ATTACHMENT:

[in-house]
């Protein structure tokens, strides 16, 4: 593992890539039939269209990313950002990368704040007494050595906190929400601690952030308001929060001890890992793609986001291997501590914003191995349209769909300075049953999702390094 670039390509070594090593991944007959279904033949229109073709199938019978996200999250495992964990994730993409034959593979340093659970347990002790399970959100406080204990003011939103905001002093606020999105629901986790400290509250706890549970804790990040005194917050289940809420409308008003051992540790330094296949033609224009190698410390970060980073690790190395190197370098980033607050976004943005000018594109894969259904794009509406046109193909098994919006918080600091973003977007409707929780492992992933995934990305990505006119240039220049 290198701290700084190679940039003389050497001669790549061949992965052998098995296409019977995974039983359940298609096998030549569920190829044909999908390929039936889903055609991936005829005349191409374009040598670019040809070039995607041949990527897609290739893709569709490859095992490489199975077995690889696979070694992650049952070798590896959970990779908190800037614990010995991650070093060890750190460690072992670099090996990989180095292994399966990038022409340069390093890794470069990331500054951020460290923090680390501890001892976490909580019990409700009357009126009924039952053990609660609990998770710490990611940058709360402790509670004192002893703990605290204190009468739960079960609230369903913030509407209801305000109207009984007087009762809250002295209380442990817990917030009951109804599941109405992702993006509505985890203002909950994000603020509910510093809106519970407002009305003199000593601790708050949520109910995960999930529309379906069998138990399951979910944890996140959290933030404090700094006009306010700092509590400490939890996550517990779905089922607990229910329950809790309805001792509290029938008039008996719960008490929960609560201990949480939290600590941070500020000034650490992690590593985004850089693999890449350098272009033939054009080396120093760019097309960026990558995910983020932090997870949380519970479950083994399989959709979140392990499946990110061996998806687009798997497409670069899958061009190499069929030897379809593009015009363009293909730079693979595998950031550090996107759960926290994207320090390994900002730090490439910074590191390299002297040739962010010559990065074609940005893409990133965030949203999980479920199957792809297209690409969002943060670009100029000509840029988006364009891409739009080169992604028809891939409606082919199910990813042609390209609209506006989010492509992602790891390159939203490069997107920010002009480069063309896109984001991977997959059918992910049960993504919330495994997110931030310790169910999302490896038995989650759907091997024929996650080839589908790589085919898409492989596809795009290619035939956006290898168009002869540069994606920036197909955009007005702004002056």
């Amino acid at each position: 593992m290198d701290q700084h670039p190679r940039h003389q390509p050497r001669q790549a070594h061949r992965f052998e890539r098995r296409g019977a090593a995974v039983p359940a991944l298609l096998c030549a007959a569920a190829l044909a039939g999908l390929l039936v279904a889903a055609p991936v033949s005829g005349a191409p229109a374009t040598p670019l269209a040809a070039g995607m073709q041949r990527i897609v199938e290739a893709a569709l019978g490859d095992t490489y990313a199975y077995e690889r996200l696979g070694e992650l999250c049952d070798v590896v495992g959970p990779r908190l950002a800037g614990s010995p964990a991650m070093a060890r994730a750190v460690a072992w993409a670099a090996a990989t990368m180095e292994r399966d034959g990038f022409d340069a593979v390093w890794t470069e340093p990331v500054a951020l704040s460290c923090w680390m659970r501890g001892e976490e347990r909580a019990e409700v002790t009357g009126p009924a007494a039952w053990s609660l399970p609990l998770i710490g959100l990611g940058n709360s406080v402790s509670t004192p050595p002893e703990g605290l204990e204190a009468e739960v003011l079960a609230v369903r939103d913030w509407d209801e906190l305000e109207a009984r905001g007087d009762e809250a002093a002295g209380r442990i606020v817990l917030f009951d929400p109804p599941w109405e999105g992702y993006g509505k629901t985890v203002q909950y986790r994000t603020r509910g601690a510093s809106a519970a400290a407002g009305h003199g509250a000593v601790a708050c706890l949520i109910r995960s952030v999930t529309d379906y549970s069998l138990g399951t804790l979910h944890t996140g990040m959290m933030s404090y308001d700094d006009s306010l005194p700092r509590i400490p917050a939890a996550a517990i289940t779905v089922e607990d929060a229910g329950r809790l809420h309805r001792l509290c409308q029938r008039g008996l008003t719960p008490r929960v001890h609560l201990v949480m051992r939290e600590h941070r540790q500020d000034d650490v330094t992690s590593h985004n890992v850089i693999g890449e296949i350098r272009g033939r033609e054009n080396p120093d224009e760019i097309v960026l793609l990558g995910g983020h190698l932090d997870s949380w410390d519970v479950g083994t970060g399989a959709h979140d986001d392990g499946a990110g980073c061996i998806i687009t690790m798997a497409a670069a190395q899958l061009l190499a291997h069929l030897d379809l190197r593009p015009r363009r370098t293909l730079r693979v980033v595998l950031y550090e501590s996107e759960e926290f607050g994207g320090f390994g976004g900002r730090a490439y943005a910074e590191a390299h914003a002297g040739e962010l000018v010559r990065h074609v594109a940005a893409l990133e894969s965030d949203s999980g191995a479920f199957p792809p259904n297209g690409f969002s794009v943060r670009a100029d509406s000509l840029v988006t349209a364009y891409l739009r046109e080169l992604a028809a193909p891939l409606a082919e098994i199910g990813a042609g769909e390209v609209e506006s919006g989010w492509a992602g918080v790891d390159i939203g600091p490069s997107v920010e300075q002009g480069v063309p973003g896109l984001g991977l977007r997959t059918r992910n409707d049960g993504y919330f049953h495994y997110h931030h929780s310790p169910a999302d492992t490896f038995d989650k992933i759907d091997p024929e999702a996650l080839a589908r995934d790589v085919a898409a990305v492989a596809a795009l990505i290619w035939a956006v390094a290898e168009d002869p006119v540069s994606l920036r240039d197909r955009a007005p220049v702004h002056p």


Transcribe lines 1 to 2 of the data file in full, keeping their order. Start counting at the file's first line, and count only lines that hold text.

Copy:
[in-house]
């Protein structure tokens, strides 16, 4: 593992890539039939269209990313950002990368704040007494050595906190929400601690952030308001929060001890890992793609986001291997501590914003191995349209769909300075049953999702390094 670039390509070594090593991944007959279904033949229109073709199938019978996200999250495992964990994730993409034959593979340093659970347990002790399970959100406080204990003011939103905001002093606020999105629901986790400290509250706890549970804790990040005194917050289940809420409308008003051992540790330094296949033609224009190698410390970060980073690790190395190197370098980033607050976004943005000018594109894969259904794009509406046109193909098994919006918080600091973003977007409707929780492992992933995934990305990505006119240039220049 290198701290700084190679940039003389050497001669790549061949992965052998098995296409019977995974039983359940298609096998030549569920190829044909999908390929039936889903055609991936005829005349191409374009040598670019040809070039995607041949990527897609290739893709569709490859095992490489199975077995690889696979070694992650049952070798590896959970990779908190800037614990010995991650070093060890750190460690072992670099090996990989180095292994399966990038022409340069390093890794470069990331500054951020460290923090680390501890001892976490909580019990409700009357009126009924039952053990609660609990998770710490990611940058709360402790509670004192002893703990605290204190009468739960079960609230369903913030509407209801305000109207009984007087009762809250002295209380442990817990917030009951109804599941109405992702993006509505985890203002909950994000603020509910510093809106519970407002009305003199000593601790708050949520109910995960999930529309379906069998138990399951979910944890996140959290933030404090700094006009306010700092509590400490939890996550517990779905089922607990229910329950809790309805001792509290029938008039008996719960008490929960609560201990949480939290600590941070500020000034650490992690590593985004850089693999890449350098272009033939054009080396120093760019097309960026990558995910983020932090997870949380519970479950083994399989959709979140392990499946990110061996998806687009798997497409670069899958061009190499069929030897379809593009015009363009293909730079693979595998950031550090996107759960926290994207320090390994900002730090490439910074590191390299002297040739962010010559990065074609940005893409990133965030949203999980479920199957792809297209690409969002943060670009100029000509840029988006364009891409739009080169992604028809891939409606082919199910990813042609390209609209506006989010492509992602790891390159939203490069997107920010002009480069063309896109984001991977997959059918992910049960993504919330495994997110931030310790169910999302490896038995989650759907091997024929996650080839589908790589085919898409492989596809795009290619035939956006290898168009002869540069994606920036197909955009007005702004002056």